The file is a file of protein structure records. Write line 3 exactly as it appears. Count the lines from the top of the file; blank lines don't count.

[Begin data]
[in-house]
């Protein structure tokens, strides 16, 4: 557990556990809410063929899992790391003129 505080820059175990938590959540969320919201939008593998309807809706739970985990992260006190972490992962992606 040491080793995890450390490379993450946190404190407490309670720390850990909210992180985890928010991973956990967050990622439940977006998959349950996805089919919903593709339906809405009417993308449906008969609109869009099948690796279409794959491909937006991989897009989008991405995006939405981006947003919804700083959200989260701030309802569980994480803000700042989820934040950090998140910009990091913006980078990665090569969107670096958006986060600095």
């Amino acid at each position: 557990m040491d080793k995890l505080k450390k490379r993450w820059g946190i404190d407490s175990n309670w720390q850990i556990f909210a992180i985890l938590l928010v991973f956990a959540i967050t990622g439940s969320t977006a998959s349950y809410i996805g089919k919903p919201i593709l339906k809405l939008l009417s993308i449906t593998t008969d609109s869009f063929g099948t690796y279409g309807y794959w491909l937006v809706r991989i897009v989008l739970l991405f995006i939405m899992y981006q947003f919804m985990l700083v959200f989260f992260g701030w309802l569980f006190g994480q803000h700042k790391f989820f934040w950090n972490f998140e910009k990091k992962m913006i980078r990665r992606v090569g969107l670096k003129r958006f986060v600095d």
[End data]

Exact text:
């Amino acid at each position: 557990m040491d080793k995890l505080k450390k490379r993450w820059g946190i404190d407490s175990n309670w720390q850990i556990f909210a992180i985890l938590l928010v991973f956990a959540i967050t990622g439940s969320t977006a998959s349950y809410i996805g089919k919903p919201i593709l339906k809405l939008l009417s993308i449906t593998t008969d609109s869009f063929g099948t690796y279409g309807y794959w491909l937006v809706r991989i897009v989008l739970l991405f995006i939405m899992y981006q947003f919804m985990l700083v959200f989260f992260g701030w309802l569980f006190g994480q803000h700042k790391f989820f934040w950090n972490f998140e910009k990091k992962m913006i980078r990665r992606v090569g969107l670096k003129r958006f986060v600095d």